Antioxidant profile and expression of genes related to antioxidation in jejunal mucosa of piglets

Compared to G1, T-AOC in the jejunal mucosa of G2 piglets was slightly increased. Meanwhile, GSH-Px activity, 8-OHdG level and MDA concentration were markedly reduced. T-AOC in G3 was dramatically increased owing to the improved GSH-Px activity. Although 8-OHdG levels in G3 were not altered, the MDA content was significantly decreased (Table 3). RT-qPCR results of the antioxidant genes in jejunal mucosa showed that compared to G1, the thioredoxin reductase (TRX) gene expression in G2 was markedly down-regulated, while NAD(P)H: quinone oxidoreductase 1 (NQO-1) transcription was up-regulated. Moreover, gene expressions of SOD, catalase (CAT), glutathione-S-transferase (GST) and NQO-1 in G3 were increased significantly. NQO-1 transcript level in G3 was much lower than that of G2, whereas TRX was much higher (Fig. 1).

Fig. 1
Effects of Ba on antioxidant gene expressions (a) and Nrf2/Keap1 signaling pathway (b) in jejunum (n = 3). Gene expressions of SOD, CAT, GPX-2, GST, TRX, NQO-1, HO-1 and p53 were detected by real time PCR. Total protein levels of Keap1 ...

Replacing antibiotics with Ba activated Nrf2/Keap1 signaling pathway in jejunal mucosa of piglets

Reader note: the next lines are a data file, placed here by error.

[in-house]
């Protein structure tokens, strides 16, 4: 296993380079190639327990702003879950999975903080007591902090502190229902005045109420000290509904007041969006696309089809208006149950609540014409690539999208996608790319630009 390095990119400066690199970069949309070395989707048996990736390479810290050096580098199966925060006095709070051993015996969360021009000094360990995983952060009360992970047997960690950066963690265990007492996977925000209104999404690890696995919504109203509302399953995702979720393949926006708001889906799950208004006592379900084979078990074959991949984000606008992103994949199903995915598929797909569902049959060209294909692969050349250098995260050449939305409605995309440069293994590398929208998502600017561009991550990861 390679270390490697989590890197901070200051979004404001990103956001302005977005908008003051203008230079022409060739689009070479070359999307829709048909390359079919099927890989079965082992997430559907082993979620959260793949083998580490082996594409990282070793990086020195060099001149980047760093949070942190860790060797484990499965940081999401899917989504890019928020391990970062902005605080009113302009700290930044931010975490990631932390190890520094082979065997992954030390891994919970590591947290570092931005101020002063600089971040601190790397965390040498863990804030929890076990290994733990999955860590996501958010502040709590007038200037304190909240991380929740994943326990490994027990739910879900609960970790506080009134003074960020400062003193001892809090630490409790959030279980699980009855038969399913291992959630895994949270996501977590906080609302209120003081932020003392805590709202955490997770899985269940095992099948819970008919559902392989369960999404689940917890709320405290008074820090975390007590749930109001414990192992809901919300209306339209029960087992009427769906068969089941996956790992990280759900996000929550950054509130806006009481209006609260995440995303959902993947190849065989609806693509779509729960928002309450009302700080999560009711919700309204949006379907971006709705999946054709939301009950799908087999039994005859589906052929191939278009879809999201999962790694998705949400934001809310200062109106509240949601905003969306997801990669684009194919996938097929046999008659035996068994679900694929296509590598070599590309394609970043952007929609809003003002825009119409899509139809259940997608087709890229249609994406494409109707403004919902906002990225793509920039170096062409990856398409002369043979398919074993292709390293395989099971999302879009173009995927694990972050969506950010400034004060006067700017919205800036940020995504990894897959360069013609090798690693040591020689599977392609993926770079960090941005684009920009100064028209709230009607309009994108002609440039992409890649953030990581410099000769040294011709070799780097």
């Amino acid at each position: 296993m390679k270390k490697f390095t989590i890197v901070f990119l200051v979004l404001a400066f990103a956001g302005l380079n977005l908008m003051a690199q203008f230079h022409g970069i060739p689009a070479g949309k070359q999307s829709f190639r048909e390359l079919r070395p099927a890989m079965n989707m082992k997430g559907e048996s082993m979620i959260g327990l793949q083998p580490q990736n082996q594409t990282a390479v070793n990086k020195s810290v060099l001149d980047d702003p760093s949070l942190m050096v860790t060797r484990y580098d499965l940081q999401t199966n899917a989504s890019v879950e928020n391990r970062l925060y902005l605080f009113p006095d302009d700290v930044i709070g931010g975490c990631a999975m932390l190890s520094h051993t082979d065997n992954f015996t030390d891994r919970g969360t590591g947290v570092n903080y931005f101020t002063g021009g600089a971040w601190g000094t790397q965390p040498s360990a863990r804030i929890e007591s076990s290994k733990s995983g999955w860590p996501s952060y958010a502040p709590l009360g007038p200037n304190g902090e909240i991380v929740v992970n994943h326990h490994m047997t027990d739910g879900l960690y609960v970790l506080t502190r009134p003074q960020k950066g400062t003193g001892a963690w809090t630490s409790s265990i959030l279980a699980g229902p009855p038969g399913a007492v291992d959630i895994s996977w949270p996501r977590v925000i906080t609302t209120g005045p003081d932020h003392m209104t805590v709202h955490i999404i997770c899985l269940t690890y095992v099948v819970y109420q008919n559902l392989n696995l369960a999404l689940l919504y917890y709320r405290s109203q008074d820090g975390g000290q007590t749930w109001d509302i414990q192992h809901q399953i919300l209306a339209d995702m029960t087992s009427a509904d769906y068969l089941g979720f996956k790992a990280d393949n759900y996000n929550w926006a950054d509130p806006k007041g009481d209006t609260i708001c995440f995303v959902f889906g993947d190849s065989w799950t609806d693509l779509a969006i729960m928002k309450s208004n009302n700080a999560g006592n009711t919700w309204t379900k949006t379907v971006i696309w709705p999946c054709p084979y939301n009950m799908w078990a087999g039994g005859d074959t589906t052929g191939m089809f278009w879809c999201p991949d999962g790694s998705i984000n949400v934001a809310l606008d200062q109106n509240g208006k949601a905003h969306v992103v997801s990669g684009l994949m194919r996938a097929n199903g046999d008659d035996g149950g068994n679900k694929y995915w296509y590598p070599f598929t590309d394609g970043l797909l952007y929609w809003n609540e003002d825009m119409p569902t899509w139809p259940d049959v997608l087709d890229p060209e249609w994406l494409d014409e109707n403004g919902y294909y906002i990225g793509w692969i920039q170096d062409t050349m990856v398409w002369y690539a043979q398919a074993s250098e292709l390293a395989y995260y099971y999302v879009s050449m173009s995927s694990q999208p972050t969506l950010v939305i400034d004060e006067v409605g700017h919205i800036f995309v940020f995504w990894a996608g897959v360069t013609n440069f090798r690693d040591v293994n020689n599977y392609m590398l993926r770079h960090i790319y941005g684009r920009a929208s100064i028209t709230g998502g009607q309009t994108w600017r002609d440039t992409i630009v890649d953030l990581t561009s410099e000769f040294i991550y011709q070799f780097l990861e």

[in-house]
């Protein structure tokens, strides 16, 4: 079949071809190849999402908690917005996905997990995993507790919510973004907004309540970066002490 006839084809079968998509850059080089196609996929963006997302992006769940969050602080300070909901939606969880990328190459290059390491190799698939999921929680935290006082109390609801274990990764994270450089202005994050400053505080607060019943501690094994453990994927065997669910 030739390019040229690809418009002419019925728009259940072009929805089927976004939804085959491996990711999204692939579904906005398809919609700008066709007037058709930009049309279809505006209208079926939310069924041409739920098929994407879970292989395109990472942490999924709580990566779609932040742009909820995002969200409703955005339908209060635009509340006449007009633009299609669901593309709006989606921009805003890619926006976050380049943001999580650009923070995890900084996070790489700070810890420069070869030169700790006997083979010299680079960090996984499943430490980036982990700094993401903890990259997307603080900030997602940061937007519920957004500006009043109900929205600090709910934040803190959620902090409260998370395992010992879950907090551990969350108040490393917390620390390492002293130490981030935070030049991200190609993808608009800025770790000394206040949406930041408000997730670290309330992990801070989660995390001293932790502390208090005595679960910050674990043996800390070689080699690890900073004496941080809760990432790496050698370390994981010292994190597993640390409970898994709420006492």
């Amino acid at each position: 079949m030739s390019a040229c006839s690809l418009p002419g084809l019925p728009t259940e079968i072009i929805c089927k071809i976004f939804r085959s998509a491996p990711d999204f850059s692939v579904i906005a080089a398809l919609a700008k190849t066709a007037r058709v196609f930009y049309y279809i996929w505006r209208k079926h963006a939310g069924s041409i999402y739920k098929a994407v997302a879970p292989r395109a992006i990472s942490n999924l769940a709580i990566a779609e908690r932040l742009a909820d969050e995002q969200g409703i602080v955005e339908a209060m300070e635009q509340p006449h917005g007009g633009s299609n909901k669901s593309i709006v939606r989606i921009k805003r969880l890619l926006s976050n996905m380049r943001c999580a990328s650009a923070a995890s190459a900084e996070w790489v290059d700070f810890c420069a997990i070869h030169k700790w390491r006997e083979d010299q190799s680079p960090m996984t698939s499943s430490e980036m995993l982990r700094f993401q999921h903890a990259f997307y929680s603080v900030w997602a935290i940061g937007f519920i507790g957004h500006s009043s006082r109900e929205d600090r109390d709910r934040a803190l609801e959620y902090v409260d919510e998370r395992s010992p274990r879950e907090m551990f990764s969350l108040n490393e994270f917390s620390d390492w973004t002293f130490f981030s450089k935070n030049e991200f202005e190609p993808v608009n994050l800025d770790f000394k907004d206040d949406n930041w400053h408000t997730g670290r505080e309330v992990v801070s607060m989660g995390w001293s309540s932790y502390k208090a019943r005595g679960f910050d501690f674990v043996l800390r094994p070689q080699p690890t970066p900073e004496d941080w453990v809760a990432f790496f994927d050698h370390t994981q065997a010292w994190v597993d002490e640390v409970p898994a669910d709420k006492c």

Glutathione synthesis and antioxidant enzymes, such as CAT, SOD, HO-1 and GSH-Px, can be regulated via Nrf2/kelch-like ECH-associated protein 1 (Keap1) signaling pathway (Itoh et al. 1997; Cho et al. 2006; Riedl et al. 2009). It was found that Nrf2 level was significantly improved in G3 compared to G1, although there was no significant difference among three groups in the Nrf2 phosphorylation and Keap1 expression (Fig. 1).

Effects of replacing antibiotics with Ba on MAPKs signaling pathways

Mitogen-activated protein kinases (MAPKs) are integral part of the response to a variety of stresses (Inoue et al. 2005; Dhingra et al. 2007). Here, the extracellular signal-regulated kinases 1/2 (ERK1/2) and p38 MAPK were not activated in Ba-fed piglets as well, whereas replacing antibiotics with Ba in G2 and G3 markedly down-regulated the phosphorylation level of JNK (Fig. 2), implying the inhibition of JNK signaling pathway.

Fig. 2
Effects of Ba on MAPK signaling pathways in the jejunum of piglets. Phosphorylated and total protein levels of p38, JNK, ERK and β-actin in the jejunum of piglets were determined using Abs recognizing total protein. Results are given as mean ± SD. ...

NOX activity and expression in jejunal mucosa of piglets

As shown in Fig. 3, no significant difference of NOX activity was found when antibiotic was replaced by Ba. Similarly, the expression of p47phox, an active subunit of NOX, which plays an important role in ROS production, also remained unchanged.

Fig. 3
Effects of Ba on NOX activity and expression in the jejunum of piglets. a NOX activity, b p47phox expression. Total protein levels of p47phox and β-actin in the jejunum of piglets were determined using Abs recognizing total protein. Results are ...